Let’s talk chametz.
Chametz (חמץ) is one of two reasons we don’t eat bread during Passover. There’s a couple of reasons for eating unleavened bread given in the Torah, but beyond eating Matzah there is also this thing called chametz If it were just bread there wouldn’t be all these other prohibitions on food during Passover.
I’m not going to go all technical about the laws of Pesach or chametz — there’s plenty of other sites you can find that on. Personally, what I love is how Passover practices so closely align the spiritual and the physical. So let’s do a little more thinking about the symbolism of chametz and why it’s so important.
The simplest definition of chametz is food made from five different grains that has been allow to ferment. Generally these grains are defined as wheat, barley, oat, spelt or rye. I have found a couple of articles that point out that spelt, rye and oats didn’t grow in biblical Israel — so they really can’t be what the Torah intended. But we are a people who build and build on tradition, so these grains may have been substituted for Middle Eastern grains during the Diaspora. But I digress….
What I find interesting here is the correlation between chametz and the “hamotzei” prayer over bread. Two food types have special blessings, wine and bread. With wine we say, “the fruit of the vine,” but there are lots of foods that grow on vines that we don’t use that prayer for: only grape wine and sometimes juice. The other special food is leavened bread.
What do these two things have in common? Divine Intervention.
Both foods are created through a partnership between G!d(dess) and humanity that goes way beyond basic cooking. If you’ve ever tried to bake bread or make wine, you totally know this to be true. There is magick — Divine Essence made manifest — in the act of fermentation. Why Jews picked these two types of fermentation to acknowledge — who knows?
Even the letters that make up the word chametz are a clue: חמץ. The letter Chet (ח) is the first letter of the word Chaya — life! The form of the letter chet, according to Inner.org, means: “The union of God’s immanence, transcendence, and the Jewish People.” So let’s look at the second letter, the Mem (מ). Here we have the letter that begins “mayim” — water. Inner.org puts it very poetically by saying, it “symbolizes the fountain of the Divine Wisdom.” Lastly we have the Tsadi Sofit (ץ). Inner.org mostly deals with the Tzadik in its regular, not final form — I found this to be quite revelant, “the consciousness of Atzilut uniting with the source of wisdom and descending to teach Creation.” Chametz is a substance that transforms and creates new life (ח) through contact to water (מ) and connects G!d(dess) and humanity.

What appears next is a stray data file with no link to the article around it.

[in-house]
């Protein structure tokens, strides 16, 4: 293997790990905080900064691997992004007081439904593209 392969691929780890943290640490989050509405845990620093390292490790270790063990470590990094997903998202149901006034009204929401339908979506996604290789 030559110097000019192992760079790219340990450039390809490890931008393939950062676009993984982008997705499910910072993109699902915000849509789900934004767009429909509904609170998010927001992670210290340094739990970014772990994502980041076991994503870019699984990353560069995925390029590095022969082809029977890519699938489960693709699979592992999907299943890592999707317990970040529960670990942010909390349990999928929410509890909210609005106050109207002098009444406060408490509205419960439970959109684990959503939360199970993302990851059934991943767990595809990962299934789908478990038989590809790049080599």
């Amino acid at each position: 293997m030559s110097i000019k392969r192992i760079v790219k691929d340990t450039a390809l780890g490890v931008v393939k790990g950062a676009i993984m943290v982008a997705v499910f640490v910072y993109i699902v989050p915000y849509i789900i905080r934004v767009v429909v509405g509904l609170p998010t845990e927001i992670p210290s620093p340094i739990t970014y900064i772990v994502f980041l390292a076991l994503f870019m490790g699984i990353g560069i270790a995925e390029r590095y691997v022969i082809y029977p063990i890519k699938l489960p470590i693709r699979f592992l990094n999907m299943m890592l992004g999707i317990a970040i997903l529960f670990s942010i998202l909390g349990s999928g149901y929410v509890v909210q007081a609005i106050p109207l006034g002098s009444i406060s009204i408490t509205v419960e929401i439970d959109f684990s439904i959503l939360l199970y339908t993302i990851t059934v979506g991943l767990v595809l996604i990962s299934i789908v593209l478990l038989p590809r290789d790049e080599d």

This brings me to chametz and why we don’t eat it during Passover. During Passover we fast. Not like the fast of Yom Kippur or other fasting holidays. We fast, we refrain from creating or ingesting food that can only be created through this incredible partnership. We remove all traces of the Divine catalyst from our homes so we are sure it is not infected from the twelve plagues as we relive them each year. We break the final chains from slavery by insisting on self-reliance for a week and eating only foods that can be crafted without this Divine catalyst.
So this Passover, look at that Matzah differently. Look at the rules around clearing out the chametz differently. When Pesach ends and you take the first bite of delicious bread — or first sip of beer — think about it. Say the blessing. Know that this is evidence of G!d(dess) working in our world.
Ketzirah is a Kohenet, Celebrant, and Artist. She works with individuals and groups to explore, discover, and create meaningful rituals and ritual artwork to mark moments in life.